learning to let go

About eight years into running Grubhub, Evans learned a hard lesson about the importance of trusting your employees. One day at 2am, Evans, who has a background in software, made the decision to change key lines of Grubhub’s code in relation to suggested tips – much to the chagrin of his development team.

The next day, the company’s chief developer Evans promptly removed access to code writing. Evans notes in hindsight that his actions undermined the team’s ability to get the job done. “The company was growing and at a point where having the founder write software for the company wasn’t what was best for the company,” he said. “I realized I needed to take a step away from tinkering with everything and let people do their jobs without my interference.”

Experts say relinquishing control can be a challenge for founders, who are often heavily invested in their businesses. “You have to give outsiders control of parts of your business — which you probably think of as your baby — and that’s hard,” said Laura Lemon, an assistant professor at the University of Alabama who studies employee engagement.

Laura L. Lemon is an assistant professor at the University of Alabama

Laura Lemon, assistant professor at the University of Alabama.

University of Alabama

But you have to understand that while it’s not easy, it’s important for your employees — and for your health, Lemon said. After all, nobody wants to work for a micromanager. And you don’t want to burn yourself out by insisting you’re involved in everything.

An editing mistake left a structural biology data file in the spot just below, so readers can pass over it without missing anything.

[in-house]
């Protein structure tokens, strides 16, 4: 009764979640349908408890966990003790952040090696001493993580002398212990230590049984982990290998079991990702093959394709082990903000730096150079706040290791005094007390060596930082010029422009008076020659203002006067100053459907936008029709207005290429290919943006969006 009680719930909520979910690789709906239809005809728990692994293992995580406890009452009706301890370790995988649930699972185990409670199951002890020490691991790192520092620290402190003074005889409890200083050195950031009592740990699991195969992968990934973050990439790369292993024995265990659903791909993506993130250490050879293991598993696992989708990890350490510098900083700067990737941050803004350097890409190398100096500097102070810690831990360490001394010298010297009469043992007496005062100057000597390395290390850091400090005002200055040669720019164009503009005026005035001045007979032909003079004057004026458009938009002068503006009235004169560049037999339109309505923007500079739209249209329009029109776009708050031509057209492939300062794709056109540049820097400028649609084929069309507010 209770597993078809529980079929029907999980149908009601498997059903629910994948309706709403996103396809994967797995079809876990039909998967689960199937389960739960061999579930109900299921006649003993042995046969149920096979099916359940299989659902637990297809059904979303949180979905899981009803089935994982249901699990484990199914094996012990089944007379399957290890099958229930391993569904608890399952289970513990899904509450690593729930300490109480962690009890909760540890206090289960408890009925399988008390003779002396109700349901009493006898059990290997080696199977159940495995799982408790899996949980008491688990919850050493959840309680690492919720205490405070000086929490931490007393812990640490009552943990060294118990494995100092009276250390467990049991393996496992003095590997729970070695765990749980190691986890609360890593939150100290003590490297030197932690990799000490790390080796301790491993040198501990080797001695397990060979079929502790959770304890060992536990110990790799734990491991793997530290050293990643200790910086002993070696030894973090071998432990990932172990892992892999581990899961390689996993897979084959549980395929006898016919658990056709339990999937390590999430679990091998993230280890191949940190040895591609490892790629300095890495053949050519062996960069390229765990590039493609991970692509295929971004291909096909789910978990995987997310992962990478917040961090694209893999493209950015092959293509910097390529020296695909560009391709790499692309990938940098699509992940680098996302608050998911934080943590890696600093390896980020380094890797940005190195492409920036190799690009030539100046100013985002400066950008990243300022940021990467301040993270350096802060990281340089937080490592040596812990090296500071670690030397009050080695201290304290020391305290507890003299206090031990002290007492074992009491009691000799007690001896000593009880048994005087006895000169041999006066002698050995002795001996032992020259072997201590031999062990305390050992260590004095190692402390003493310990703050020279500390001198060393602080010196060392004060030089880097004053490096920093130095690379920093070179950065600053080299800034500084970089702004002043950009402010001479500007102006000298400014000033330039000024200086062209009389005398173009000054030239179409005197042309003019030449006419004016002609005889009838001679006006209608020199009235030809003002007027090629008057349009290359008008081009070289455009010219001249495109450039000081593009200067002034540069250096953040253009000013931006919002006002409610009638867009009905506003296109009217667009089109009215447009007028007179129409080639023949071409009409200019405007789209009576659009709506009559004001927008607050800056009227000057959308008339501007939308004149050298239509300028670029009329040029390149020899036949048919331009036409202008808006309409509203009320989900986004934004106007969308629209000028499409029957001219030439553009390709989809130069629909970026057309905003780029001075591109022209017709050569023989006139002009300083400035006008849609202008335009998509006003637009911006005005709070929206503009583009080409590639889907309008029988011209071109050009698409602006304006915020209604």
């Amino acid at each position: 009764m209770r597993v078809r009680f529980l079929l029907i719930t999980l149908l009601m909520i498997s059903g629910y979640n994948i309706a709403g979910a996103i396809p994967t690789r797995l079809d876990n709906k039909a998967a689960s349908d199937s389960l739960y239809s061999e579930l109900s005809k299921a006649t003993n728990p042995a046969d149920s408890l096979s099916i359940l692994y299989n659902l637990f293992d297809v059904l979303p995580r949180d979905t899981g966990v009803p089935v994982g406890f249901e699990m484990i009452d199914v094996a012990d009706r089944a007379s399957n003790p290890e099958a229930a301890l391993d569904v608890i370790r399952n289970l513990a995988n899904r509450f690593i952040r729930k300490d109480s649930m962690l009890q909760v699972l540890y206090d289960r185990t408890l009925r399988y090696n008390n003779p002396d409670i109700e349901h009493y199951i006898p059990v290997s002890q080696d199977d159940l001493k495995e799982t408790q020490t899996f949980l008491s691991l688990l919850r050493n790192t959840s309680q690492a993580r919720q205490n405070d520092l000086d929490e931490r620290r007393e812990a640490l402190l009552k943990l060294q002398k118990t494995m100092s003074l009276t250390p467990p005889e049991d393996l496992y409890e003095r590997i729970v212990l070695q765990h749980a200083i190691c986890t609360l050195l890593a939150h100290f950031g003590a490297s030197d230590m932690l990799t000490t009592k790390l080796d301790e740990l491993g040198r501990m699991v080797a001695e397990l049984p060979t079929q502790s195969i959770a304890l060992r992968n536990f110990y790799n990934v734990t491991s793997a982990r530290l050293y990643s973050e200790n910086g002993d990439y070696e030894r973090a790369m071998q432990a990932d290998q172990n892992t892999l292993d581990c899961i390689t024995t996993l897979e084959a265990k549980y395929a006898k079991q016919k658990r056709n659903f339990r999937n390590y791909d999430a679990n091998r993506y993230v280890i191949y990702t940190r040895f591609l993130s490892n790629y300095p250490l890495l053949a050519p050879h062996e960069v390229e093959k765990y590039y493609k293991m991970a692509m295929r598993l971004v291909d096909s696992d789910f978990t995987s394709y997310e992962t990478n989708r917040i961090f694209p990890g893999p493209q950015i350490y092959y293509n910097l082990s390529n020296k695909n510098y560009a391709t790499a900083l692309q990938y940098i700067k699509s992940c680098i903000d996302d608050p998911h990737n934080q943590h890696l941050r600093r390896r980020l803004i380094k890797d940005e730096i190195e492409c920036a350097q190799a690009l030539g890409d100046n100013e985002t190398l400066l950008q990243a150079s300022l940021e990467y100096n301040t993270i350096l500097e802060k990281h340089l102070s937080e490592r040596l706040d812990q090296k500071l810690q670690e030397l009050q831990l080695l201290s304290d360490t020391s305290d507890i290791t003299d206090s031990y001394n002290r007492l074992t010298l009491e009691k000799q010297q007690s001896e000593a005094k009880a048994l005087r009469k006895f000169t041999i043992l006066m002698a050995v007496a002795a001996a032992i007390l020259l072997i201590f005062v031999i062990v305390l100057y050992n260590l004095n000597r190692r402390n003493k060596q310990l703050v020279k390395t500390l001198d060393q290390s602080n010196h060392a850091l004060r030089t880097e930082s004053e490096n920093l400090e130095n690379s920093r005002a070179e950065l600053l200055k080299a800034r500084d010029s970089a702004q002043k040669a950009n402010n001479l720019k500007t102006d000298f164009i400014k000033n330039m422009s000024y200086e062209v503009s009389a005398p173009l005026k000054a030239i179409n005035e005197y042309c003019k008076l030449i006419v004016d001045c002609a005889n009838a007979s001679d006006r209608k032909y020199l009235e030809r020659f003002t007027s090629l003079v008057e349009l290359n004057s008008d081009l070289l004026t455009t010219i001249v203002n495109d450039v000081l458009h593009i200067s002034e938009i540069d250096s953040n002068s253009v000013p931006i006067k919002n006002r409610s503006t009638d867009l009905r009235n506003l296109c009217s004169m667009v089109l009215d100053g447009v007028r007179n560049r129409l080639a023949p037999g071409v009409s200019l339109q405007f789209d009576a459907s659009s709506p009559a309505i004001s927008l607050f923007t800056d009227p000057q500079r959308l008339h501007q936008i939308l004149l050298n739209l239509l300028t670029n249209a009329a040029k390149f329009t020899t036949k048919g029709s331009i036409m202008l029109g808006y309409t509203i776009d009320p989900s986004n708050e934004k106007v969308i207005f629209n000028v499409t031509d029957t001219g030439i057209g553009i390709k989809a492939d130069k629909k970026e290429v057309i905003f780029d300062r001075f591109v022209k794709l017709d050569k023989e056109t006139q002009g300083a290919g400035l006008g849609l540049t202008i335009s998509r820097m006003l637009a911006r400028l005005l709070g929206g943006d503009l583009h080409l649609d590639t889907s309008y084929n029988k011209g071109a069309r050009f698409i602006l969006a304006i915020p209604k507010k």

Delegate for the outcomes you want, but don’t dictate them, Lemon added. “You have to trust the people you hired and empower them to do the work you hired them to do,” she said.

Tell stories to inspire your new hires

Research shows that entrepreneurs and founders are a highly motivated and hardworking bunch. While her determination to build businesses can be beneficial, it can also come at a price, Babson’s Daniels said. “Most entrepreneurs have been told 50 times that what they’re doing isn’t going to work or be successful,” she added. “If they’re able to make it work, that builds confidence — but also a lot of dangerous hubris.”

Humility is the key. Don’t assume that others will be as focused and passionate as you are; Instead, tell them stories that convey your values ​​and beliefs, Daniels said. Talk about why you started the company and what you want to achieve – with their help, of course. “You know why you’re building the company but others don’t,” she said. “You have to give people a reason for being there.”

Explain the problem you’re hoping to solve, experts say. Encourage acceptance by using “we” pronouns and demonstrating the power of teamwork. Paint a compelling picture of the future.

Daniels said, “Your goal is to inspire others to share your vision and invest in the company’s success as you do.

“The message should be: We’re in this together.”